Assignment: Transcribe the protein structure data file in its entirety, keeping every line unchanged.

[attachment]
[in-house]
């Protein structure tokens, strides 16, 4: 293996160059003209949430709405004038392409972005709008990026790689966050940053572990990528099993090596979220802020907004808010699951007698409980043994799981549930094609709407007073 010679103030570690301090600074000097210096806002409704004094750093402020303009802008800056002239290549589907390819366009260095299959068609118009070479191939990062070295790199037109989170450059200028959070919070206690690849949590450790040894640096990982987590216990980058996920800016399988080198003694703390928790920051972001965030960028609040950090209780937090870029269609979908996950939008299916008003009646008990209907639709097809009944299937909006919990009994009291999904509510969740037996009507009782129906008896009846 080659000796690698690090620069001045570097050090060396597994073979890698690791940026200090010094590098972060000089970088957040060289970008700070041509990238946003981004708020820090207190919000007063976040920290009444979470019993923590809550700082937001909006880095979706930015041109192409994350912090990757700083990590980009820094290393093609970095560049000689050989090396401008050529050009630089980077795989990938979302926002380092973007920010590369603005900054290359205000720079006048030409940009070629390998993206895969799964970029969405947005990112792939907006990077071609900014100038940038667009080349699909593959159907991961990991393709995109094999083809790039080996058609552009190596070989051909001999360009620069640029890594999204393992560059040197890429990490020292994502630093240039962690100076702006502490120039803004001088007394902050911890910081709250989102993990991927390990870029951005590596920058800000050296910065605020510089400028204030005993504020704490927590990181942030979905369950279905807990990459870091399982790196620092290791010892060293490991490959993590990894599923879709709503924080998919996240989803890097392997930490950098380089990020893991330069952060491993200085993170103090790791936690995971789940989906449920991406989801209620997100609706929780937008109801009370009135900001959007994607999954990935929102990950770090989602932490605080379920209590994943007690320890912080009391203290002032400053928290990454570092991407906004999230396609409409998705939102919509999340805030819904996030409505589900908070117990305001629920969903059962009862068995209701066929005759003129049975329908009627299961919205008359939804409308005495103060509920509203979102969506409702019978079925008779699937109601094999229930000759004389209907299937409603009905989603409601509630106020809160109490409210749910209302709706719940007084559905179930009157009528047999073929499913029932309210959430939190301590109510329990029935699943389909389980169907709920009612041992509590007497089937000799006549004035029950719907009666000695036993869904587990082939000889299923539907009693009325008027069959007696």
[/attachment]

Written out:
[in-house]
């Protein structure tokens, strides 16, 4: 293996160059003209949430709405004038392409972005709008990026790689966050940053572990990528099993090596979220802020907004808010699951007698409980043994799981549930094609709407007073 010679103030570690301090600074000097210096806002409704004094750093402020303009802008800056002239290549589907390819366009260095299959068609118009070479191939990062070295790199037109989170450059200028959070919070206690690849949590450790040894640096990982987590216990980058996920800016399988080198003694703390928790920051972001965030960028609040950090209780937090870029269609979908996950939008299916008003009646008990209907639709097809009944299937909006919990009994009291999904509510969740037996009507009782129906008896009846 080659000796690698690090620069001045570097050090060396597994073979890698690791940026200090010094590098972060000089970088957040060289970008700070041509990238946003981004708020820090207190919000007063976040920290009444979470019993923590809550700082937001909006880095979706930015041109192409994350912090990757700083990590980009820094290393093609970095560049000689050989090396401008050529050009630089980077795989990938979302926002380092973007920010590369603005900054290359205000720079006048030409940009070629390998993206895969799964970029969405947005990112792939907006990077071609900014100038940038667009080349699909593959159907991961990991393709995109094999083809790039080996058609552009190596070989051909001999360009620069640029890594999204393992560059040197890429990490020292994502630093240039962690100076702006502490120039803004001088007394902050911890910081709250989102993990991927390990870029951005590596920058800000050296910065605020510089400028204030005993504020704490927590990181942030979905369950279905807990990459870091399982790196620092290791010892060293490991490959993590990894599923879709709503924080998919996240989803890097392997930490950098380089990020893991330069952060491993200085993170103090790791936690995971789940989906449920991406989801209620997100609706929780937008109801009370009135900001959007994607999954990935929102990950770090989602932490605080379920209590994943007690320890912080009391203290002032400053928290990454570092991407906004999230396609409409998705939102919509999340805030819904996030409505589900908070117990305001629920969903059962009862068995209701066929005759003129049975329908009627299961919205008359939804409308005495103060509920509203979102969506409702019978079925008779699937109601094999229930000759004389209907299937409603009905989603409601509630106020809160109490409210749910209302709706719940007084559905179930009157009528047999073929499913029932309210959430939190301590109510329990029935699943389909389980169907709920009612041992509590007497089937000799006549004035029950719907009666000695036993869904587990082939000889299923539907009693009325008027069959007696």